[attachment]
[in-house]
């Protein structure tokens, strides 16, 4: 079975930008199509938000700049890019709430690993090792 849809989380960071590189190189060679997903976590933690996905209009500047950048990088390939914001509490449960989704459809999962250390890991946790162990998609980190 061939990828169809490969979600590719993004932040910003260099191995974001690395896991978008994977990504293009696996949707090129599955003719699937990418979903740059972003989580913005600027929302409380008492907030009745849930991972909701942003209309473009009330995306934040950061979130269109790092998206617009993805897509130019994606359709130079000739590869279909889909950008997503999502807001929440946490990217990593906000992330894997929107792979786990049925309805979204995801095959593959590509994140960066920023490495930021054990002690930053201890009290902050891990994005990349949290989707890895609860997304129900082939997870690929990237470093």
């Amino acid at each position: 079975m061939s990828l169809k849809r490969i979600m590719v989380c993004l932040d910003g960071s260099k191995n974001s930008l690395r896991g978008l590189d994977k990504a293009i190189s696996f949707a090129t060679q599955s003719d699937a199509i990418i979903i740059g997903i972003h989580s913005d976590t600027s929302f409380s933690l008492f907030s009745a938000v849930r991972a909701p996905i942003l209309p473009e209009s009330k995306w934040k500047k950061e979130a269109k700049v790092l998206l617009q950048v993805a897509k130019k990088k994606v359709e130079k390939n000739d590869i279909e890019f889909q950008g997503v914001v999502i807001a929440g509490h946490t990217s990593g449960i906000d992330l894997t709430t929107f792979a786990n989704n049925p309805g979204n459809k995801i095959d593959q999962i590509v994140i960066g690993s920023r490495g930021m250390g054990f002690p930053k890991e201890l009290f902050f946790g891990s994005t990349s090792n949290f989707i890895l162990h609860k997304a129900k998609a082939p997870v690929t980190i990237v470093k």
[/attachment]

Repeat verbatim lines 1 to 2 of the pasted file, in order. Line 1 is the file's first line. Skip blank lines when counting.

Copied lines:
[in-house]
């Protein structure tokens, strides 16, 4: 079975930008199509938000700049890019709430690993090792 849809989380960071590189190189060679997903976590933690996905209009500047950048990088390939914001509490449960989704459809999962250390890991946790162990998609980190 061939990828169809490969979600590719993004932040910003260099191995974001690395896991978008994977990504293009696996949707090129599955003719699937990418979903740059972003989580913005600027929302409380008492907030009745849930991972909701942003209309473009009330995306934040950061979130269109790092998206617009993805897509130019994606359709130079000739590869279909889909950008997503999502807001929440946490990217990593906000992330894997929107792979786990049925309805979204995801095959593959590509994140960066920023490495930021054990002690930053201890009290902050891990994005990349949290989707890895609860997304129900082939997870690929990237470093």